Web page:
Over the years somehow, it has become a cult classic in Germany -- to the extent that it's shown on dozens of regional channels at some point during over New Year, and NDR shows it six or seven times during New Year's Eve.

"It usually has the highest rating of any program shown during the year," said Juergen Meier-Beer, NDR's head of entertainment. "We have an average market share in our area of 8 percent. Dinner For One gets us up to 30 percent every time. We reckon that one in every two viewers in our area will watch it at some point on New Year's Eve."

In recent years it has also been shown in Austria, Switzerland and other countries.

Ironically, Frinton died long before his sketch made his name a household word across central Europe.

Every German alive today knows the entire skit Dinner For One by heart. Most Germans are shocked to learn that the rest of the world is ignorant of this pearl of British humor.

English-speaking visitors to Germany are invariably flummoxed by continual references to this obscure music-hall sketch. In a bid to make casual conversation, a German will ask, "What do you think of Dinner for One?"

"Dinner for one what?" goes the reply.

"You know -- Dinner For One: James, Miss Sophie, same procedure as every year?" And then they break into an uncontrolled fit of giggles.

Given its astounding popularity in Germany, they assume that it must be a huge hit elsewhere in the world -- and they feel flattered to have been lucky enough to get in on the big British joke.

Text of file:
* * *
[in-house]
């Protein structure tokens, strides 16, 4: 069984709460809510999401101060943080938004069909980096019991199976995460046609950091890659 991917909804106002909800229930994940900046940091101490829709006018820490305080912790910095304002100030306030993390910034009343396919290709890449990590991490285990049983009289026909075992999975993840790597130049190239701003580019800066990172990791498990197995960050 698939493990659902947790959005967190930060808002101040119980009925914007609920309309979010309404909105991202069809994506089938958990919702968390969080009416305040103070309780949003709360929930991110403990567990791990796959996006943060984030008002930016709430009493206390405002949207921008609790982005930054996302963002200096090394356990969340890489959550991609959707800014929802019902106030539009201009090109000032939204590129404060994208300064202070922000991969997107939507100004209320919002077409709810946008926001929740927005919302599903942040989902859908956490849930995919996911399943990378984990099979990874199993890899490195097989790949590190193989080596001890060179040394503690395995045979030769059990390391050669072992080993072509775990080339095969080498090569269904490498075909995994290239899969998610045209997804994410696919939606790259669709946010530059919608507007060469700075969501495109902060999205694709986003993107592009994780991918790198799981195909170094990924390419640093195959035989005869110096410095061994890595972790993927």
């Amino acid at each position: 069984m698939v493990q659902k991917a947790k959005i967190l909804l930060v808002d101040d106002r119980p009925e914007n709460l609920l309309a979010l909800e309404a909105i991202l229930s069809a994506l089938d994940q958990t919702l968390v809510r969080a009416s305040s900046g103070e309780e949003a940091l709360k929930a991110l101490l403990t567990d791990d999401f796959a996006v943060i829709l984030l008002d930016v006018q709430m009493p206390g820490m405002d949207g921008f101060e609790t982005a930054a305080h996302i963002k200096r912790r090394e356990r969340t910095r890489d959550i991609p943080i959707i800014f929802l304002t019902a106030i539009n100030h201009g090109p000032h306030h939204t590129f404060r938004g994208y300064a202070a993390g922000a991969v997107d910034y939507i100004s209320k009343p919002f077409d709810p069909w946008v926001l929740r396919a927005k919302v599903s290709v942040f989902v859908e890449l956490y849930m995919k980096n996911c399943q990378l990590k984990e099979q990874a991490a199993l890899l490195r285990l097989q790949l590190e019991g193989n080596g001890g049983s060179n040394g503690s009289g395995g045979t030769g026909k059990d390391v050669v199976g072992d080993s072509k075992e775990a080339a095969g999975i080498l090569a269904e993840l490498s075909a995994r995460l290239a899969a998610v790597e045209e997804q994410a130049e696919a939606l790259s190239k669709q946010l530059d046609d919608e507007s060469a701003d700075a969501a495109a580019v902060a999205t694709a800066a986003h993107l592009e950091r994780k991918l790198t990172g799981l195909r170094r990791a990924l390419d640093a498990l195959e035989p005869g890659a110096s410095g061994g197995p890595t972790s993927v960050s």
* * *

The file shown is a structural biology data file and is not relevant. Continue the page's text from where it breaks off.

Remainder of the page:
Germans invariably are amazed that few people in Britain under the age of 50 know who Frinton was. In fact, Frinton was a master at playing comic drunks and had a huge following on British television in the 1950s.

He was a bit past his prime when he taped the German version of his popular sketch. Viewed for the first time, the sketch seems dated and stale, an impression not helped by the fact that it was shot in black-and-white and recorded on primitive videotape.

But what Germans love about Dinner For One is the fact that it is a silly moment of merriment that has become enshrined in the nation's psyche. People remember seeing it when they were young, and with people who are no longer present, and they remember New Year's Eves of years gone by.

The sketch, of course, improves from repeated viewing, not unlike the Rocky Horror Picture Show and other cult classics.

And on New Year's Eve, of course, many viewers have been raising their glasses in toasts all evening already and are as riotously smashed as Frinton's character in the sketch. That makes it easy for the millions of German viewers to slur the lines right along with inebriated butler James, giggling all the while.

What many people in Germany don't realize is that the sketch has never -- not once -- been shown in either Britain or the United States, although it has had a few showings on Australian cable TV.

But then, there are those German-language figures who are unknown in Germany. When a German asks what you think of Dinner For One, respond by asking what they think of The Sound of Music.

It will then be your turn. "What? You haven't heard of it? Based on the true story of the Von Trapp family singers, singing nuns, Nazi postmen, frocks made out of curtains, brown paper packages tied up with string. Surely you know the baroness, Maria, and the captain, the hills are alive...?"

You can even launch into a rendition of Edelweiss.

Your new German friends will look at you in utter bafflement as though you're from another planet.



Ernest Gill/DPA/Expatica